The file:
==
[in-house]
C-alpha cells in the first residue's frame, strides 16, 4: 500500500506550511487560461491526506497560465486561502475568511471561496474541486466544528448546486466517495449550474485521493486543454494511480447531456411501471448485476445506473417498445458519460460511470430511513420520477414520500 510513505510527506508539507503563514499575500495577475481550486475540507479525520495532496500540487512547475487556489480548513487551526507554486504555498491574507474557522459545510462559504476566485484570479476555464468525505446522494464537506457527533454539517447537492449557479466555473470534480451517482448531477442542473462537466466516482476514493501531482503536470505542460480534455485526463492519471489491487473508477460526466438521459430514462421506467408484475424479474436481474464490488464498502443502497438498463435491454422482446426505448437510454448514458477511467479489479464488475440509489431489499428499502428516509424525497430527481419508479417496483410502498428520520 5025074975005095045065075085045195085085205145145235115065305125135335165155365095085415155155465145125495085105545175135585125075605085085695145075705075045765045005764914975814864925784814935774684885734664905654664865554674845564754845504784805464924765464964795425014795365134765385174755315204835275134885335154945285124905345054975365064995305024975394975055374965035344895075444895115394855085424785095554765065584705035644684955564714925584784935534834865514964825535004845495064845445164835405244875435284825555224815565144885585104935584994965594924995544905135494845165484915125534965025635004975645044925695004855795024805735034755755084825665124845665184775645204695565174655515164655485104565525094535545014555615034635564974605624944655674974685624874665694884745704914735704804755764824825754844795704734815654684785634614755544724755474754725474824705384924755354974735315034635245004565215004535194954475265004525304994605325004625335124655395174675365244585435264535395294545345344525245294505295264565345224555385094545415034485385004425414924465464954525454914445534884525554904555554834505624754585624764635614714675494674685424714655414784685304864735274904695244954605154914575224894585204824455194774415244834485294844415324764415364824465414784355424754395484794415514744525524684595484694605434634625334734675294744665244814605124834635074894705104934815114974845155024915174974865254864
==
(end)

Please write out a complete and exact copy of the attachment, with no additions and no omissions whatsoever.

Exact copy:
[in-house]
C-alpha cells in the first residue's frame, strides 16, 4: 500500500506550511487560461491526506497560465486561502475568511471561496474541486466544528448546486466517495449550474485521493486543454494511480447531456411501471448485476445506473417498445458519460460511470430511513420520477414520500 510513505510527506508539507503563514499575500495577475481550486475540507479525520495532496500540487512547475487556489480548513487551526507554486504555498491574507474557522459545510462559504476566485484570479476555464468525505446522494464537506457527533454539517447537492449557479466555473470534480451517482448531477442542473462537466466516482476514493501531482503536470505542460480534455485526463492519471489491487473508477460526466438521459430514462421506467408484475424479474436481474464490488464498502443502497438498463435491454422482446426505448437510454448514458477511467479489479464488475440509489431489499428499502428516509424525497430527481419508479417496483410502498428520520 5025074975005095045065075085045195085085205145145235115065305125135335165155365095085415155155465145125495085105545175135585125075605085085695145075705075045765045005764914975814864925784814935774684885734664905654664865554674845564754845504784805464924765464964795425014795365134765385174755315204835275134885335154945285124905345054975365064995305024975394975055374965035344895075444895115394855085424785095554765065584705035644684955564714925584784935534834865514964825535004845495064845445164835405244875435284825555224815565144885585104935584994965594924995544905135494845165484915125534965025635004975645044925695004855795024805735034755755084825665124845665184775645204695565174655515164655485104565525094535545014555615034635564974605624944655674974685624874665694884745704914735704804755764824825754844795704734815654684785634614755544724755474754725474824705384924755354974735315034635245004565215004535194954475265004525304994605325004625335124655395174675365244585435264535395294545345344525245294505295264565345224555385094545415034485385004425414924465464954525454914445534884525554904555554834505624754585624764635614714675494674685424714655414784685304864735274904695244954605154914575224894585204824455194774415244834485294844415324764415364824465414784355424754395484794415514744525524684595484694605434634625334734675294744665244814605124834635074894705104934815114974845155024915174974865254864